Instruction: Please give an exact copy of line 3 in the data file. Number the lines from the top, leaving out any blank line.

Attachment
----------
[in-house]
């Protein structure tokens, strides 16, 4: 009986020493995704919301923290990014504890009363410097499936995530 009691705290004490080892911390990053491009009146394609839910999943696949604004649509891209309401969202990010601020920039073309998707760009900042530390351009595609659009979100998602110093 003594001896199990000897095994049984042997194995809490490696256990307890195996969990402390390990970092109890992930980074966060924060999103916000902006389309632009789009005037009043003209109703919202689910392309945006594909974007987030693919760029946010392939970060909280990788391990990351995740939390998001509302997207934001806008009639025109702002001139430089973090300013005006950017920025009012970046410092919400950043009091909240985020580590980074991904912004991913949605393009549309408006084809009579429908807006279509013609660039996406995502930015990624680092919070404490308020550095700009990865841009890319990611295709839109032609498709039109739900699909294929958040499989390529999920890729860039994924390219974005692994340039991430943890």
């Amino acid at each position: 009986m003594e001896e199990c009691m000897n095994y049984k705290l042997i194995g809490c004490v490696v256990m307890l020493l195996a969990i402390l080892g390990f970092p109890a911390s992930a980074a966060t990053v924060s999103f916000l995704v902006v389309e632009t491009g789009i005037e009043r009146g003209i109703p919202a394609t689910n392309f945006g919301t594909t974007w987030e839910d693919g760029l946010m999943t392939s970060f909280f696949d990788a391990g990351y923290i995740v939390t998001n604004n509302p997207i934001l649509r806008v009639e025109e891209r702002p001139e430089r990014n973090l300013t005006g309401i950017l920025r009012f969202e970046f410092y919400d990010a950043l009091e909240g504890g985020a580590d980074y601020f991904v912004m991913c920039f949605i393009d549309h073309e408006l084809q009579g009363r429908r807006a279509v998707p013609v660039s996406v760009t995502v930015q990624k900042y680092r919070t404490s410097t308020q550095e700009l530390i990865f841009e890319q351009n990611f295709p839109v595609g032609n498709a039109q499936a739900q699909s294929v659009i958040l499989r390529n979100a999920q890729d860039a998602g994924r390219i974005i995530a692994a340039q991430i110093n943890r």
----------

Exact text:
């Amino acid at each position: 009986m003594e001896e199990c009691m000897n095994y049984k705290l042997i194995g809490c004490v490696v256990m307890l020493l195996a969990i402390l080892g390990f970092p109890a911390s992930a980074a966060t990053v924060s999103f916000l995704v902006v389309e632009t491009g789009i005037e009043r009146g003209i109703p919202a394609t689910n392309f945006g919301t594909t974007w987030e839910d693919g760029l946010m999943t392939s970060f909280f696949d990788a391990g990351y923290i995740v939390t998001n604004n509302p997207i934001l649509r806008v009639e025109e891209r702002p001139e430089r990014n973090l300013t005006g309401i950017l920025r009012f969202e970046f410092y919400d990010a950043l009091e909240g504890g985020a580590d980074y601020f991904v912004m991913c920039f949605i393009d549309h073309e408006l084809q009579g009363r429908r807006a279509v998707p013609v660039s996406v760009t995502v930015q990624k900042y680092r919070t404490s410097t308020q550095e700009l530390i990865f841009e890319q351009n990611f295709p839109v595609g032609n498709a039109q499936a739900q699909s294929v659009i958040l499989r390529n979100a999920q890729d860039a998602g994924r390219i974005i995530a692994a340039q991430i110093n943890r």